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The Standard Ambassador

Outgoing and energetic, the standard brand ambassador’s job is to represent the brand in a polished manner. You’ll find them greeting attendees at the entrance to an event or experience, luring people in and “selling the experience,” as Dayna Gilchrist, founder and ceo at The Hype Agency, puts it. This staffer is a champion at working a queue and keeping attendees entertained and interested in the experience at hand.


The Sampler

Serving as one of the most prevalent brand ambassador roles, the sampler delivers. Literally. Their primary purpose is to distribute a brand’s product to its target demo. Sometimes it’s a simple hand-off, while for others the job requires a more in-depth explanation of the product’s benefits. “Their whole goal is pushing product as fast as possible and getting as many products out there as possible,” says Joe Wroblewski, president at Assist Marketing.


The Product Specialist

Of all the brand ambassador types, the product specialist is the one that requires the most extensive training. This staffer knows the ins and outs of a product or service, can expertly speak to its benefits and answer any questions an attendee might have. And today’s product specialists have to be more knowledgeable than ever, according to Gilchrist. “Consumers today are researchers, so brands need a staffer who’s an open book,” she says.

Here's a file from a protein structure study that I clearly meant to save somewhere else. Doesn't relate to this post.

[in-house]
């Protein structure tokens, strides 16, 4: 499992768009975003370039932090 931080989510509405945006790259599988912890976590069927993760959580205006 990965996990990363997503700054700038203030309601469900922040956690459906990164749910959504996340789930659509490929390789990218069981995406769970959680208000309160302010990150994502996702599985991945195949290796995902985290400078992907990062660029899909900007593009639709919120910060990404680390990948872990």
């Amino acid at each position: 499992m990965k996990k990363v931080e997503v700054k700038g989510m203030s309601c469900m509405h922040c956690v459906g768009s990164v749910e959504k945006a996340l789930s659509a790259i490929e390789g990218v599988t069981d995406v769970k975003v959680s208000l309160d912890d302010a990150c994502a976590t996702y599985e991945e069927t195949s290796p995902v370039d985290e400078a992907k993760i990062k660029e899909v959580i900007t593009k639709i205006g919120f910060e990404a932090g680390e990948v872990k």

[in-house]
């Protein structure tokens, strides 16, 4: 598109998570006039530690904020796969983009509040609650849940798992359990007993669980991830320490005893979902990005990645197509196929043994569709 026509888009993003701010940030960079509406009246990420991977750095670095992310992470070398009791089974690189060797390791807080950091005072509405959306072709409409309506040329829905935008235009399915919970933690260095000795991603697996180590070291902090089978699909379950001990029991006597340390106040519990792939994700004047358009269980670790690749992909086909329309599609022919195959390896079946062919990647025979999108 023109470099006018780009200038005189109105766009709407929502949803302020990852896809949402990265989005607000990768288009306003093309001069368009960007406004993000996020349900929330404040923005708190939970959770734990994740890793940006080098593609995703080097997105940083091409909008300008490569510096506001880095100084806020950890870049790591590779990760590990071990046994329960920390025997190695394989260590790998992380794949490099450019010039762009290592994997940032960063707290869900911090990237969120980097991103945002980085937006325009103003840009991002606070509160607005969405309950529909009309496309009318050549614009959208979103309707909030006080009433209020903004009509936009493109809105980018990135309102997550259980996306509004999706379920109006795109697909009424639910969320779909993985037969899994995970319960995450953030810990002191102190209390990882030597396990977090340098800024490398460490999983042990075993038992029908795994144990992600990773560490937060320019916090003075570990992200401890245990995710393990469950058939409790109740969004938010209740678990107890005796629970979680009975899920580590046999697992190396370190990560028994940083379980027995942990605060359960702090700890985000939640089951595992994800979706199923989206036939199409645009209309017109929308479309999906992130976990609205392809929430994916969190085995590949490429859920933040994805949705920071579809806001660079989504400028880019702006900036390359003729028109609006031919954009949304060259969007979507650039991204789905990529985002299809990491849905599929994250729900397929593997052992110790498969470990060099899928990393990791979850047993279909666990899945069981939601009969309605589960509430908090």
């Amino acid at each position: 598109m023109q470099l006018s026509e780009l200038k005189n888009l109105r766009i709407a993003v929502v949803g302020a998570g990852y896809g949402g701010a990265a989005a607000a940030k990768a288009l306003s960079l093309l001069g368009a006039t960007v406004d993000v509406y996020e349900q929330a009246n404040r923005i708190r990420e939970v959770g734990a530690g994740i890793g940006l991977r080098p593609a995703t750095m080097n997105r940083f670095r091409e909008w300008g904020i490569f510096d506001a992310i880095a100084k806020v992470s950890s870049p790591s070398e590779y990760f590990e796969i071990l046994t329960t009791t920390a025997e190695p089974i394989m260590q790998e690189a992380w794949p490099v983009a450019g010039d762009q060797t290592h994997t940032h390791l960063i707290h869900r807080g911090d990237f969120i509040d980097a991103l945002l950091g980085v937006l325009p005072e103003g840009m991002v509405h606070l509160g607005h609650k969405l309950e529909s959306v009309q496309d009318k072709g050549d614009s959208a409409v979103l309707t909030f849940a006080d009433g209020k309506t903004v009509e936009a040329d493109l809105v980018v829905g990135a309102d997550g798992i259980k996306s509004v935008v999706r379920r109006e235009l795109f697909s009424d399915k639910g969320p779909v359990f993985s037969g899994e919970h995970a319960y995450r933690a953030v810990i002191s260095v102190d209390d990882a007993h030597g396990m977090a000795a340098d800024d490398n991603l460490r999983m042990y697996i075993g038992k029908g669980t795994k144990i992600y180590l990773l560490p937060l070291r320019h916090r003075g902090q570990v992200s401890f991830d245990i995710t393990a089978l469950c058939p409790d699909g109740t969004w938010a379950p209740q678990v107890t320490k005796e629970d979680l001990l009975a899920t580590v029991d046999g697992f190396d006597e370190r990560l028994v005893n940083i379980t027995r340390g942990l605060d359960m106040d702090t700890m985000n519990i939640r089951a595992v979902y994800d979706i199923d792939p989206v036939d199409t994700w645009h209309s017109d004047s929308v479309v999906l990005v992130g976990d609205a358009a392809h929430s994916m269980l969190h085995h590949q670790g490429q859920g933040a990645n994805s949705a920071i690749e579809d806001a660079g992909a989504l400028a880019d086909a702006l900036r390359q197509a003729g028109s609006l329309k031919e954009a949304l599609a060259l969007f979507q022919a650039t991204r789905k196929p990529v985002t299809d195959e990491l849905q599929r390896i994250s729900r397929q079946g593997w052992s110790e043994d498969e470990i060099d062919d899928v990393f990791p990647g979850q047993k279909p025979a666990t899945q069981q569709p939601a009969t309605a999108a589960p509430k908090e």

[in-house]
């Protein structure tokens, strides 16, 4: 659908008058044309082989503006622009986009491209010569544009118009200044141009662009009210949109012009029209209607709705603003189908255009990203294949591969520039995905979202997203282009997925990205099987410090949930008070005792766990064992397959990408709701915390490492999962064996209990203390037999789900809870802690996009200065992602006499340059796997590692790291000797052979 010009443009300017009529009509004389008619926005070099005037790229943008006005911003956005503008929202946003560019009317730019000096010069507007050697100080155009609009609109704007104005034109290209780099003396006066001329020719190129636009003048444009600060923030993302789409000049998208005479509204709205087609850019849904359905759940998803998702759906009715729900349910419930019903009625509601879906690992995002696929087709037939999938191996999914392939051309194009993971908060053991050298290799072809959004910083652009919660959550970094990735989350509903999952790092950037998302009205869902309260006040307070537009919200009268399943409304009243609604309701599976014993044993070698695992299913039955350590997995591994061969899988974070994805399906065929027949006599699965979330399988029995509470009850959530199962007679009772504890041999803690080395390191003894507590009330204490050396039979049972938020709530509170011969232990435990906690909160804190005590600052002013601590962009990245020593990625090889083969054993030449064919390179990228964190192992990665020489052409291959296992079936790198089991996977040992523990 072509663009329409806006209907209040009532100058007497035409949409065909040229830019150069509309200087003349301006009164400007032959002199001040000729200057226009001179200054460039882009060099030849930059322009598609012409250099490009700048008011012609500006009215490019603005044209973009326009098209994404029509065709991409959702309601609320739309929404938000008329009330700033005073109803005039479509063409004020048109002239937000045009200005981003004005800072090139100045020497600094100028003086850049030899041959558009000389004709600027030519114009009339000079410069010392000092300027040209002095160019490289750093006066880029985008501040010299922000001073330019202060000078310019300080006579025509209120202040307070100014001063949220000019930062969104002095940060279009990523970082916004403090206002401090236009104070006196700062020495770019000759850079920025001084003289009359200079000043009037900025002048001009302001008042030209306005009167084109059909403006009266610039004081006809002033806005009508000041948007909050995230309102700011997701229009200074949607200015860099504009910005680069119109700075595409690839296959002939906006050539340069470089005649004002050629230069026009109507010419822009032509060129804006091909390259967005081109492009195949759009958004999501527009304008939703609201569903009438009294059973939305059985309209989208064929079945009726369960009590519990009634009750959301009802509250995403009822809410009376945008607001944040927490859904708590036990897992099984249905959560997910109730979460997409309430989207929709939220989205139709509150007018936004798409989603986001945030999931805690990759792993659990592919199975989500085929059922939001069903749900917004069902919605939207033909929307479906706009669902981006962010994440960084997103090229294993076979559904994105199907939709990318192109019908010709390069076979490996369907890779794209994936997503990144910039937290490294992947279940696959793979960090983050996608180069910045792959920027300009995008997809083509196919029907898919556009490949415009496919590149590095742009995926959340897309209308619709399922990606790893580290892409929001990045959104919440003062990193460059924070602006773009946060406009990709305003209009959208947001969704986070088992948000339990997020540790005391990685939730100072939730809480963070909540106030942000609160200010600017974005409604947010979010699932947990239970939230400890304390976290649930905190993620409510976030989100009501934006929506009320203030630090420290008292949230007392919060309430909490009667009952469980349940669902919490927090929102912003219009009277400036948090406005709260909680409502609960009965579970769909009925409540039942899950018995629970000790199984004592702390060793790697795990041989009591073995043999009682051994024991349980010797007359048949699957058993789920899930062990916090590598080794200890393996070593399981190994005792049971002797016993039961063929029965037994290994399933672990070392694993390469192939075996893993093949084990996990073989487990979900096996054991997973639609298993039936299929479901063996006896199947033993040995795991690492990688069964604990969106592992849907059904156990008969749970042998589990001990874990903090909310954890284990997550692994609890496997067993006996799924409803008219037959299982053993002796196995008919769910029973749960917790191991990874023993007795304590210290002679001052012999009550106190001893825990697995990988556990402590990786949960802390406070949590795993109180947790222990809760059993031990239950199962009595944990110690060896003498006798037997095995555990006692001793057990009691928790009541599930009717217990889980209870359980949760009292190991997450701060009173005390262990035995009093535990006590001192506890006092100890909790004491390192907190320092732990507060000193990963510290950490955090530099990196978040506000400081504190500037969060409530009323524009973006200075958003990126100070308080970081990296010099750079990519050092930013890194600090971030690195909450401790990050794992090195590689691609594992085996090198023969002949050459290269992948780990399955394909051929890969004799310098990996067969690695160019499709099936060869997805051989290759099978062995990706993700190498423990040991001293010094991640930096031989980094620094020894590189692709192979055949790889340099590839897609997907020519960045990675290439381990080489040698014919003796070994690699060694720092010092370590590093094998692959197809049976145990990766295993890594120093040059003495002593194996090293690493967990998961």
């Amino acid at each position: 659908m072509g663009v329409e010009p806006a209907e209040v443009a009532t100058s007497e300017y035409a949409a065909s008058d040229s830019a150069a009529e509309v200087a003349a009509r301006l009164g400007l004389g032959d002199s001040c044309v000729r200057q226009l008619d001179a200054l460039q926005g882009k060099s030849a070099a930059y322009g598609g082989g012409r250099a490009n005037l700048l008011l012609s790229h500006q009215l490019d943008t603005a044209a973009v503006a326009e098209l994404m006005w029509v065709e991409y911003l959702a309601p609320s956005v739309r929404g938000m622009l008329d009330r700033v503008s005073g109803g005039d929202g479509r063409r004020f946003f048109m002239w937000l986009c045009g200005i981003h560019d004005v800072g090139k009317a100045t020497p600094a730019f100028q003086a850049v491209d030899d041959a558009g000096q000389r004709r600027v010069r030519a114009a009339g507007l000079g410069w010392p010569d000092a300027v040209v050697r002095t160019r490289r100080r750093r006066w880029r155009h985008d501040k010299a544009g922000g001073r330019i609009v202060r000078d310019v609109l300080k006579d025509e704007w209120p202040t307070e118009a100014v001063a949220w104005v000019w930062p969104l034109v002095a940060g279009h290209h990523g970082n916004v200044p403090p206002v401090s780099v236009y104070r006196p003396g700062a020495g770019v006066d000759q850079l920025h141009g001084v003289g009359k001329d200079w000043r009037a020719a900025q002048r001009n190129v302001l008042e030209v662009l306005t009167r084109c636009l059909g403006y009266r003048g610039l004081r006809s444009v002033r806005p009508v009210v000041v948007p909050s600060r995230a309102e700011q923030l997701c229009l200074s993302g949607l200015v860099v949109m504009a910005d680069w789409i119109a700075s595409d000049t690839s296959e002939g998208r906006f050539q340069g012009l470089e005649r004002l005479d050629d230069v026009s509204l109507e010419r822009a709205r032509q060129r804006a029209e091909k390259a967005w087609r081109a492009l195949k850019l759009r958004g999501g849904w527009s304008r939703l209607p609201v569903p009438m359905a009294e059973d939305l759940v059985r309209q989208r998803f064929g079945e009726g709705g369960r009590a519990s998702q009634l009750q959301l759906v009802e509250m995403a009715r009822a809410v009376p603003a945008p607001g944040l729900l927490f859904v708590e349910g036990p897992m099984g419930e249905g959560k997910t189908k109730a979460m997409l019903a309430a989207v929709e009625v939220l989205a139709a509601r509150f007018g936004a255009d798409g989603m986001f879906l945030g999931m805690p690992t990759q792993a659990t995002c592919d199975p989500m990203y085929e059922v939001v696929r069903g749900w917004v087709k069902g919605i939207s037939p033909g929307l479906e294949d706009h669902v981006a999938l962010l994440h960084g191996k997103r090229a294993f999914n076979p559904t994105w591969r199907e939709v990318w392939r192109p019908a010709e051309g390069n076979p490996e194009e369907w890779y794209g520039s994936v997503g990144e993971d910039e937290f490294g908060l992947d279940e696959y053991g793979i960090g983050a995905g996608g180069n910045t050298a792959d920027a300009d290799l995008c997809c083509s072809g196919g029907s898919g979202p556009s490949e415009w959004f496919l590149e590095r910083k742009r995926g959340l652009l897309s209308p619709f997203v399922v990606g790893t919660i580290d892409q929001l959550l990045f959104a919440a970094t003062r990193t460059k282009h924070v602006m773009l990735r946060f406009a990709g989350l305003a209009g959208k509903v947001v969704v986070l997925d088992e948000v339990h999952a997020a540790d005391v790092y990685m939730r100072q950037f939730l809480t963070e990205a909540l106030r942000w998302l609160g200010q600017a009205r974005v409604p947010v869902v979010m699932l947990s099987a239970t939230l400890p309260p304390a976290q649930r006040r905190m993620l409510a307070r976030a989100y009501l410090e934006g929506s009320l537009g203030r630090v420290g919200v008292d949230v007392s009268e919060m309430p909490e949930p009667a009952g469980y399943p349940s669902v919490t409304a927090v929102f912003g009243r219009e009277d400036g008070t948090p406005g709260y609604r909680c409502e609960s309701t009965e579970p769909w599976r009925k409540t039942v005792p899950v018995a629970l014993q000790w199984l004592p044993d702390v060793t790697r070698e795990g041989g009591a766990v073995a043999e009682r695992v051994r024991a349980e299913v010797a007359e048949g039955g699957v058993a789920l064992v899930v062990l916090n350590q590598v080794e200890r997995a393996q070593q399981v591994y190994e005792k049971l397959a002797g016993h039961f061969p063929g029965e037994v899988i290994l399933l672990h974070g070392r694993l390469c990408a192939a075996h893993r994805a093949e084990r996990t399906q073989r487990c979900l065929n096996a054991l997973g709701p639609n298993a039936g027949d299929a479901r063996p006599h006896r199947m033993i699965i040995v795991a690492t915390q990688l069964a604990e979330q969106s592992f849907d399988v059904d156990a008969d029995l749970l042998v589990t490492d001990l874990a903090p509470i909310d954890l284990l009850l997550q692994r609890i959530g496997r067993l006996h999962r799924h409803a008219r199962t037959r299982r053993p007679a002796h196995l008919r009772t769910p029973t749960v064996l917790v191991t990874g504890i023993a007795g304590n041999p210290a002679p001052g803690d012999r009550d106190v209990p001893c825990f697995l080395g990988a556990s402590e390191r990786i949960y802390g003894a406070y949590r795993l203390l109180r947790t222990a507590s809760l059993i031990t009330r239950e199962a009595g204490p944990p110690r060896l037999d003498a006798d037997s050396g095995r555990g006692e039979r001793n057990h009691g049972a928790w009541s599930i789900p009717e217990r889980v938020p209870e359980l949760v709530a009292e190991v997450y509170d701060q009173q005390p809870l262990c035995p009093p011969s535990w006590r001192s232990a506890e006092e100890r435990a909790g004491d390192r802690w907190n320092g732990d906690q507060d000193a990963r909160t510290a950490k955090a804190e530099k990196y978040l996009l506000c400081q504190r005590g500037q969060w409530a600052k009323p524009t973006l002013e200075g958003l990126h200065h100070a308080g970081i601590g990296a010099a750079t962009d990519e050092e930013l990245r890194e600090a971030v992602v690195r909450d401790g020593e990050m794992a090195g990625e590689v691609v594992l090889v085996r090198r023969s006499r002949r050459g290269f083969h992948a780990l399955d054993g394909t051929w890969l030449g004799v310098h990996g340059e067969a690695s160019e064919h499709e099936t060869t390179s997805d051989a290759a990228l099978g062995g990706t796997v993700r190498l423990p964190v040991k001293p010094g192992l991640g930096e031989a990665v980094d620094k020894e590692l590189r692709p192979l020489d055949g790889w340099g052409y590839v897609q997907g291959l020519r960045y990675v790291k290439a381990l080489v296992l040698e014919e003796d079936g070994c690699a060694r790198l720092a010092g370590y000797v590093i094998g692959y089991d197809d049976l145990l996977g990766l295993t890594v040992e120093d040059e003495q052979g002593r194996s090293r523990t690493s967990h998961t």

The product specialist is always willing to take a one-on-one deep dive into the product at hand, according to Hess, who recently staffed a campaign for a new wine brand. “It’s a much deeper education process,” he says. “It’s not like, ‘Oh, here’s a wine. Do you like it? Go buy some.’ It’s, ‘Here’s this wine, and here’s why it’s healthier for you.’”


The Promo Model

The term “booth babe” has rightfully been deleted from the industry’s vocabulary, but the concept of having a polished staffer who can draw people in with a certain look (and charisma) is still relevant. Some brands might be looking for a clean-cut look, while others might be seeking out something glitzier. In any case, the desired appearance is what defines this role. And these days, the position is taken on by both men and women. “The great news is there’s a lot more diversity than ever before as far as promo models go,” says Wroblewski.